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Old 09-24-2020, 02:23 PM
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Re: First Parrot

Quote: Originally Posted by chris-md View Post
Hello and welcome!

You describe a family of 4 but don’t actually desactive your station in it (unless I overlooked it). Are you a child in this family or the parent? How old are you? That makes a big difference here.
Totally valid! ChocolateChipCookiez got it right though, I'm the one currently attending university
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Old 09-24-2020, 02:27 PM
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Re: First Parrot

" Green cheek conures, while they tend to be the least screamy of the conure species, still has the potential to be the loudest of the three species you're looking at, so that's definitely a factor."

I don't agree with that
Quaker are notorious for their loudness, and for vocalize ( screaming/chatter) for long oer of time. Tgey like to maje noise, and they are go to maje even more if they are board or frustrated, or hormonal calling for a mate.
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Old 09-24-2020, 02:28 PM
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Re: First Parrot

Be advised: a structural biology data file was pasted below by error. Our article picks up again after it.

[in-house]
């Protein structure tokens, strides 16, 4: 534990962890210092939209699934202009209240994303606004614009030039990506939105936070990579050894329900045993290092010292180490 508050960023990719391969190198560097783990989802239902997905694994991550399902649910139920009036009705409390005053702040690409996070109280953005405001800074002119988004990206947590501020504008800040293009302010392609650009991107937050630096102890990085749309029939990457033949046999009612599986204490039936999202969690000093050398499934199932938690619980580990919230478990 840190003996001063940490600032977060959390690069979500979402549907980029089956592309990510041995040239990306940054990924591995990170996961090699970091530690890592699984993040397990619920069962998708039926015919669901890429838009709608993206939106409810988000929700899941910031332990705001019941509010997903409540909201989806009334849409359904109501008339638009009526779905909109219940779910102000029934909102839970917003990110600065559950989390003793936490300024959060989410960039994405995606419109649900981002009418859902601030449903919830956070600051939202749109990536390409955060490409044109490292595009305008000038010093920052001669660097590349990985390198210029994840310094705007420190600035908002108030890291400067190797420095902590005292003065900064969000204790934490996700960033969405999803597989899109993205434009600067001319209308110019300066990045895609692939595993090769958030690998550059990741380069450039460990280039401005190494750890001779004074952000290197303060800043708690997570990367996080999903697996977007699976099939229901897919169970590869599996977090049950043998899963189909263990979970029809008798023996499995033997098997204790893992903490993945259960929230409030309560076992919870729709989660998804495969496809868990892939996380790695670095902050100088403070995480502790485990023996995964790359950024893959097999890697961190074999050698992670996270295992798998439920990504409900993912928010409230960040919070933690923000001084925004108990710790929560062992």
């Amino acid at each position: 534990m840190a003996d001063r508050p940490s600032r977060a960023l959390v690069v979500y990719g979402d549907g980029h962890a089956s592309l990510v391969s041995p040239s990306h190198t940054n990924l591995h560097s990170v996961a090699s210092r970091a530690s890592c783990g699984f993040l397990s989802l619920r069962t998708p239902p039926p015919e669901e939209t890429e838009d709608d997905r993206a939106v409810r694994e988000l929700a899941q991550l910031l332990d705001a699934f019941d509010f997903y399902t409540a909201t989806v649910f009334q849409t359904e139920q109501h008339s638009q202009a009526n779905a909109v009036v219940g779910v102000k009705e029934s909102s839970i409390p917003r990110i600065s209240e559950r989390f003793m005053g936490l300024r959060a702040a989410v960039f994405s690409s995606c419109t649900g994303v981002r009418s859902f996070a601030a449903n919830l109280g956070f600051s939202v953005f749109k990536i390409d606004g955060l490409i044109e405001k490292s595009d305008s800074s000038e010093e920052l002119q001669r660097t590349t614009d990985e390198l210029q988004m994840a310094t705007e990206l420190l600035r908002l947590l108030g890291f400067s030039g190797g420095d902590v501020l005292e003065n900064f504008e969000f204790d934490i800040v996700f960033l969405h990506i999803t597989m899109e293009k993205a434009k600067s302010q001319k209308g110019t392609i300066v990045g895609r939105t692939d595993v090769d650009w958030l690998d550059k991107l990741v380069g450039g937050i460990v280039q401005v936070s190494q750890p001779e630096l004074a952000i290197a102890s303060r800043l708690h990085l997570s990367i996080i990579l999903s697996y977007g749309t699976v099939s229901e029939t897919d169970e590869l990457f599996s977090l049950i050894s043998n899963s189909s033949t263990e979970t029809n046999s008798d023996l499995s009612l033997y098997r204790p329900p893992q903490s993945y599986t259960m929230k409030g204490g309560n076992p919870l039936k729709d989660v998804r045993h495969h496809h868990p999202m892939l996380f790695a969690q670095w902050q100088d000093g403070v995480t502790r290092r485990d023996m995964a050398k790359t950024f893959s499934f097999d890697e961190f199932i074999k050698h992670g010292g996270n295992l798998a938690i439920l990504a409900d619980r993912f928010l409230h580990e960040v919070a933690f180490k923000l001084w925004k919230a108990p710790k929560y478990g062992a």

Quote: Originally Posted by Laurasea View Post
I have a quaker that was given up by a college student. College is a busy ( when non pandemic), school, friends, dating, work, hobbies, travel. Tge guy tgst gave him up to me had a huge love of parrots, and had been providing excellent care. But the noise , and the time a parrot needs, and some safety issues with roommates made him re home the burd.

I can tell you numerous times we have had roommates try abd harm parrots. Parrots are up and loud at sunrise. And some people seem to hav a hate / fear of parrots.

We have tons of people who are in a relationship , or married. And the parrot is a source of fighting . The person that joined the relationship doesn't understand truly that the parrot demands hours of attention every dingle day for 25 years, that yiu have to make so many concess for their safety...that tge parrot will see tgrm as a rival and hate them, bite them.